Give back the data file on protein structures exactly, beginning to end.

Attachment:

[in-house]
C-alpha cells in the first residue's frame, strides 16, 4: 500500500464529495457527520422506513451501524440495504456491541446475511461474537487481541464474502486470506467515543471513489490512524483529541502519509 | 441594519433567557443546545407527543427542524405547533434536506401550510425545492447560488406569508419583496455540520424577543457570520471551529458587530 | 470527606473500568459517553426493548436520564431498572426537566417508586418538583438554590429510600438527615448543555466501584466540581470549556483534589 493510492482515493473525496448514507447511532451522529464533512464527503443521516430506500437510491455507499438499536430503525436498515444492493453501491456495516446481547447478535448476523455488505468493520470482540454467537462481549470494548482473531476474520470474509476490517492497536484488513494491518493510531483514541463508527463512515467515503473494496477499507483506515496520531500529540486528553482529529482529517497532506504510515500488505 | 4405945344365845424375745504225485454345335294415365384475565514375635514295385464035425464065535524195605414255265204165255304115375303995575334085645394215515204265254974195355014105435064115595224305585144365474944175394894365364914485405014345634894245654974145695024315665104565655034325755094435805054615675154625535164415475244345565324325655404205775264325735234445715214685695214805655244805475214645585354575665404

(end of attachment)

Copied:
[in-house]
C-alpha cells in the first residue's frame, strides 16, 4: 500500500464529495457527520422506513451501524440495504456491541446475511461474537487481541464474502486470506467515543471513489490512524483529541502519509 | 441594519433567557443546545407527543427542524405547533434536506401550510425545492447560488406569508419583496455540520424577543457570520471551529458587530 | 470527606473500568459517553426493548436520564431498572426537566417508586418538583438554590429510600438527615448543555466501584466540581470549556483534589 493510492482515493473525496448514507447511532451522529464533512464527503443521516430506500437510491455507499438499536430503525436498515444492493453501491456495516446481547447478535448476523455488505468493520470482540454467537462481549470494548482473531476474520470474509476490517492497536484488513494491518493510531483514541463508527463512515467515503473494496477499507483506515496520531500529540486528553482529529482529517497532506504510515500488505 | 4405945344365845424375745504225485454345335294415365384475565514375635514295385464035425464065535524195605414255265204165255304115375303995575334085645394215515204265254974195355014105435064115595224305585144365474944175394894365364914485405014345634894245654974145695024315665104565655034325755094435805054615675154625535164415475244345565324325655404205775264325735234445715214685695214805655244805475214645585354575665404